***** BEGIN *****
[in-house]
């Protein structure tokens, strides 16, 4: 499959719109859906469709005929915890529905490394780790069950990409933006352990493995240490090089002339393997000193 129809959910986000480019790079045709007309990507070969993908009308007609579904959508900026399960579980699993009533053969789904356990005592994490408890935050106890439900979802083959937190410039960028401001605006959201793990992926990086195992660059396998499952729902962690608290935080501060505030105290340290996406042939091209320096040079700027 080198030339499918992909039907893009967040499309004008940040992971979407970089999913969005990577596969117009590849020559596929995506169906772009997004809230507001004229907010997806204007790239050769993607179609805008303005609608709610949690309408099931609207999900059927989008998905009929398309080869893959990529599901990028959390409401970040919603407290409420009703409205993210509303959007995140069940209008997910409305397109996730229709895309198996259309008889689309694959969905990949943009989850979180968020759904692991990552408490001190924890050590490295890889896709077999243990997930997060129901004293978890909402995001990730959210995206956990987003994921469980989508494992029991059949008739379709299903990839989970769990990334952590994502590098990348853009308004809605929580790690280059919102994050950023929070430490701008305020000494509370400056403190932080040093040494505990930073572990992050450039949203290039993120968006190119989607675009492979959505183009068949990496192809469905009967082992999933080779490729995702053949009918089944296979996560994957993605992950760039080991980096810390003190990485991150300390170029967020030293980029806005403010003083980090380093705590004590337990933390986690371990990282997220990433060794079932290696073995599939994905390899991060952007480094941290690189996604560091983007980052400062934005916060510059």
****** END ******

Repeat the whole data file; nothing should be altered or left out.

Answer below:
[in-house]
């Protein structure tokens, strides 16, 4: 499959719109859906469709005929915890529905490394780790069950990409933006352990493995240490090089002339393997000193 129809959910986000480019790079045709007309990507070969993908009308007609579904959508900026399960579980699993009533053969789904356990005592994490408890935050106890439900979802083959937190410039960028401001605006959201793990992926990086195992660059396998499952729902962690608290935080501060505030105290340290996406042939091209320096040079700027 080198030339499918992909039907893009967040499309004008940040992971979407970089999913969005990577596969117009590849020559596929995506169906772009997004809230507001004229907010997806204007790239050769993607179609805008303005609608709610949690309408099931609207999900059927989008998905009929398309080869893959990529599901990028959390409401970040919603407290409420009703409205993210509303959007995140069940209008997910409305397109996730229709895309198996259309008889689309694959969905990949943009989850979180968020759904692991990552408490001190924890050590490295890889896709077999243990997930997060129901004293978890909402995001990730959210995206956990987003994921469980989508494992029991059949008739379709299903990839989970769990990334952590994502590098990348853009308004809605929580790690280059919102994050950023929070430490701008305020000494509370400056403190932080040093040494505990930073572990992050450039949203290039993120968006190119989607675009492979959505183009068949990496192809469905009967082992999933080779490729995702053949009918089944296979996560994957993605992950760039080991980096810390003190990485991150300390170029967020030293980029806005403010003083980090380093705590004590337990933390986690371990990282997220990433060794079932290696073995599939994905390899991060952007480094941290690189996604560091983007980052400062934005916060510059």